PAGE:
Good review here of the Red Riding Trilogy, a superlative group of British crime dramas based on the novels of David Peace, that have as their center the crimes of the Yorkshire Ripper. Made for original showing on the BBC, there’s no US crime film of recent vintage in their class. There are particularly strong performances by Sean Bean and Paddy Considine.
“The Red Riding Trilogy is a series of films produced for British television and based on a series of novels by David Peace (The Damned United). The novels chronicle crimes spanning a decade in the Yorkshire suburbs in Northern England. An ambitious film project, it ropes in three different directors to tackle three of Peace’s four books (1977 was dropped), creating a stylistically similar yet distinctive cinematic trio. Each film stands alone, but they also inform each other. Characters come and go, and events are shared between them. An incident in one movie may not have repercussions until another movie, illustrating the long-term effects of crime and the way corruption roots itself into a community and how long it takes to pull it out….
The Red Riding Trilogy is the kind of rich serialized storytelling that only TV can really afford us right now. American movie studios would never invest in something like this, something that requires a commitment and that is unrelenting in its grim outlook. It’s akin to watching three compact seasons of a good cable television series. Naturally, given how barren the Hollywood idea farm is these days, Red Riding has already been optioned for an American remake, with Steve Zaillian and Ridley Scott, the team behind Hannibal and American Gangster, attached to write and direct. This joins The Girl with a Dragon Tattoo and Let the Right One In as part of a current trend of remaking foreign films for American audiences. Apparently, it’s not just subtitled movies we won’t see now, it’s also ones with accents. Like those other two films, the idea of another version of Red Riding is a colossally bad one. There is no improvement needed. And it doesn’t take a genius to know that the great innovation the U.S. producers will come up with is to compact it even further, to turn 1974 and 1983 into one narrative.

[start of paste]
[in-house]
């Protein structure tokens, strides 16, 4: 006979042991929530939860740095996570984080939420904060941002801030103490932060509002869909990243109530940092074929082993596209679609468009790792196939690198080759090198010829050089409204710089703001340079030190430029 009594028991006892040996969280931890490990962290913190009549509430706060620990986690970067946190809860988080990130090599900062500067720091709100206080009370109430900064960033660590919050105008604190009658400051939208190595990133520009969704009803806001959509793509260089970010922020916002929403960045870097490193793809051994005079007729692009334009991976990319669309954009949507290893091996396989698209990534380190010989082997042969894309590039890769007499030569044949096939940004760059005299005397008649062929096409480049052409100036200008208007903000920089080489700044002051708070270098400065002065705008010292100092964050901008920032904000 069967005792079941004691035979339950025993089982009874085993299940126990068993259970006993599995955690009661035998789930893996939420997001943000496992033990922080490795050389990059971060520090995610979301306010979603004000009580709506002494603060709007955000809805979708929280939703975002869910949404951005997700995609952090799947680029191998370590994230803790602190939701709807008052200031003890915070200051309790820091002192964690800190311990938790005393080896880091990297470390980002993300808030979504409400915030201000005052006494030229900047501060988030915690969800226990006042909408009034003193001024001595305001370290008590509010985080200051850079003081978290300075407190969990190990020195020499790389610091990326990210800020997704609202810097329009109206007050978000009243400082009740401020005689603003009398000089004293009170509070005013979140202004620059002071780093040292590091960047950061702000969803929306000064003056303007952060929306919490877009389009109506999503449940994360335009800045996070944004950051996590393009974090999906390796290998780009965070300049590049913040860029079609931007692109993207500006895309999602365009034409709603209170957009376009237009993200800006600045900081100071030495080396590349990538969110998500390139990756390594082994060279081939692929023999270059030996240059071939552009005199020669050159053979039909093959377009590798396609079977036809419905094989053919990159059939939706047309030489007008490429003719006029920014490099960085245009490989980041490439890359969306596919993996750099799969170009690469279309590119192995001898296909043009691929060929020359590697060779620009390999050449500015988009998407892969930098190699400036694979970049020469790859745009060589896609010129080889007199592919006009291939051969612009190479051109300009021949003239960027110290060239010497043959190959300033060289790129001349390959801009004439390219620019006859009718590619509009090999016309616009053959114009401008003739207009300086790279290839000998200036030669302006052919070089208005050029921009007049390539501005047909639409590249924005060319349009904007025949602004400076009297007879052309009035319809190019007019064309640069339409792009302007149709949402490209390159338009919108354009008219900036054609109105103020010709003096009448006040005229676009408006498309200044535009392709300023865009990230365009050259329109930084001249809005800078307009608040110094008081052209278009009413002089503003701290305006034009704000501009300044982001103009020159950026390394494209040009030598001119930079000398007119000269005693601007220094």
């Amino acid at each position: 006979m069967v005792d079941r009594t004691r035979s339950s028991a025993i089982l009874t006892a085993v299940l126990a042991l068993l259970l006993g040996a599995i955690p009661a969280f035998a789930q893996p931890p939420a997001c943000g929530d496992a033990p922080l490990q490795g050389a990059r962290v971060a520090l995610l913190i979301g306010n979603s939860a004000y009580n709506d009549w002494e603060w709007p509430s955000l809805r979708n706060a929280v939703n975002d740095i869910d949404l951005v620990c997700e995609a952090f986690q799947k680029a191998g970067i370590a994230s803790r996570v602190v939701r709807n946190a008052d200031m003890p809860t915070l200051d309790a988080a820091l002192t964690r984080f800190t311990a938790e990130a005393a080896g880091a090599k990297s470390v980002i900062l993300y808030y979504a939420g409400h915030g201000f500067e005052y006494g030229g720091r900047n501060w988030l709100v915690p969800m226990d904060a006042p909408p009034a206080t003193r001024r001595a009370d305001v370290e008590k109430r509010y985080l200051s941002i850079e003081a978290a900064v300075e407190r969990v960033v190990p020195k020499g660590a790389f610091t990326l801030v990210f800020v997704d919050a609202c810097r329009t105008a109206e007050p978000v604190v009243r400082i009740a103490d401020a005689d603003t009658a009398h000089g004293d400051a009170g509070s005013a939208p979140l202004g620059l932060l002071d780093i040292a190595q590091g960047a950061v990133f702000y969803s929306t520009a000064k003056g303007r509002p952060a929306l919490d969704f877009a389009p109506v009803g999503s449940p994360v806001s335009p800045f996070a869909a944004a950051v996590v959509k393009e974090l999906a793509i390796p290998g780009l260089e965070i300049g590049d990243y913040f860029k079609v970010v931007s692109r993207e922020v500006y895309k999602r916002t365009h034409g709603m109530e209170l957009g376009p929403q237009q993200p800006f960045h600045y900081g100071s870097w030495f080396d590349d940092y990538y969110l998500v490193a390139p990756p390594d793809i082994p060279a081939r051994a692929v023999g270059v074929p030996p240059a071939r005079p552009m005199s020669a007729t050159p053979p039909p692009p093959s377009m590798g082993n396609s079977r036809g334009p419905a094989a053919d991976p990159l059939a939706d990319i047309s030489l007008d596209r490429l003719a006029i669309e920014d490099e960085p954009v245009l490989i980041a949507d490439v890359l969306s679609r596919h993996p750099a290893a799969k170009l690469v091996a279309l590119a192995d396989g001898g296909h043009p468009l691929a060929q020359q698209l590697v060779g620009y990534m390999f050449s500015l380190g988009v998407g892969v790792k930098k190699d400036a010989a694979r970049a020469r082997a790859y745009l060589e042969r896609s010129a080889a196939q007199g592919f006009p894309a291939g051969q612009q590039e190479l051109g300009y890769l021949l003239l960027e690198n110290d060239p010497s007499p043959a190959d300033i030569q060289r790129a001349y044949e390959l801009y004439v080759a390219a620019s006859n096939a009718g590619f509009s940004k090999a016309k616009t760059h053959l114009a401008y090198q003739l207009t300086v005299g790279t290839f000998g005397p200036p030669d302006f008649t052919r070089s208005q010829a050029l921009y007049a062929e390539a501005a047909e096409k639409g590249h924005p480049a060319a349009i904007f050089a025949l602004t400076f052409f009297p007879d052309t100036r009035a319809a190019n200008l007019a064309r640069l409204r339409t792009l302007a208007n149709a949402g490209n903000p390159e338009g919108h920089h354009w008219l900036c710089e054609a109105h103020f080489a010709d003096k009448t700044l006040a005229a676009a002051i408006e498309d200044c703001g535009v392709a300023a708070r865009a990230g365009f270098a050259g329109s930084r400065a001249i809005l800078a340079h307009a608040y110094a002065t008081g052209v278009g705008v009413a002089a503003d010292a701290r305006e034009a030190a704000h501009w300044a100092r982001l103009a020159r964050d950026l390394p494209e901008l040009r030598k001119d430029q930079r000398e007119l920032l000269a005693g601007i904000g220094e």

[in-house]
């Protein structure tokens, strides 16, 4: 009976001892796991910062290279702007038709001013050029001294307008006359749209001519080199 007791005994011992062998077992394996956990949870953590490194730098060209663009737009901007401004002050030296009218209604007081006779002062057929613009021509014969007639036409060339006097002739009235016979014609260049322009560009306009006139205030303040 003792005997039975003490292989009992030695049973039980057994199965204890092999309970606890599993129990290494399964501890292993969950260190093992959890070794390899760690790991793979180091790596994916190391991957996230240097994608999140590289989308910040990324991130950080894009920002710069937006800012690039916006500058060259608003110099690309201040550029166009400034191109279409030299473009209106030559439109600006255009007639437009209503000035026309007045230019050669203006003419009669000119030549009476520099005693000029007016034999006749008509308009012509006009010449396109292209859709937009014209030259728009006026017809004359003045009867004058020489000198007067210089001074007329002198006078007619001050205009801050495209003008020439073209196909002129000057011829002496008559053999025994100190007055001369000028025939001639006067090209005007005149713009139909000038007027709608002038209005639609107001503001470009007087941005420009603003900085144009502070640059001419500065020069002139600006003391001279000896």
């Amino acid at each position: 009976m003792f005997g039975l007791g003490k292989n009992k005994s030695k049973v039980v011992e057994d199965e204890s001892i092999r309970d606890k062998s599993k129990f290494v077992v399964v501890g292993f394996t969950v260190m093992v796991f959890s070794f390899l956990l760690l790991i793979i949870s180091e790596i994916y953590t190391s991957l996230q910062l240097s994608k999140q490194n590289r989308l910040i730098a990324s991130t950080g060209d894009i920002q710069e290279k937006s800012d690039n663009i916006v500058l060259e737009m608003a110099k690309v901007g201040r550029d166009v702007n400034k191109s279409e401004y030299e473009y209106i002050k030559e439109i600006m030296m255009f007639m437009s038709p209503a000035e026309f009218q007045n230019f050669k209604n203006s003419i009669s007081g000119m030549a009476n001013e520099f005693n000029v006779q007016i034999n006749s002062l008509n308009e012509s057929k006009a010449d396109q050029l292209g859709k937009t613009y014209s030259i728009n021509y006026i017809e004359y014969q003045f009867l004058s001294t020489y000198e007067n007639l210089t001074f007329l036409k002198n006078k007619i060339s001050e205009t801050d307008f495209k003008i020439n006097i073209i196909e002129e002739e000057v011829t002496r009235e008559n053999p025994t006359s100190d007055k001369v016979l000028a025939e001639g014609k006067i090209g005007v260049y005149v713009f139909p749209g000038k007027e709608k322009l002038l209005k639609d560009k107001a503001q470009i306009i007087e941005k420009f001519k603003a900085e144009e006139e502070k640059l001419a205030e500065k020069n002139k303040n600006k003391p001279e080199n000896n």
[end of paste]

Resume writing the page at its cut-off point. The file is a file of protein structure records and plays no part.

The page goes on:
Don’t wait for this to happen. Get the story now, in its original form. You know they won’t do it right. Hell, they probably won’t even keep the great soundtrack of old soul songs.”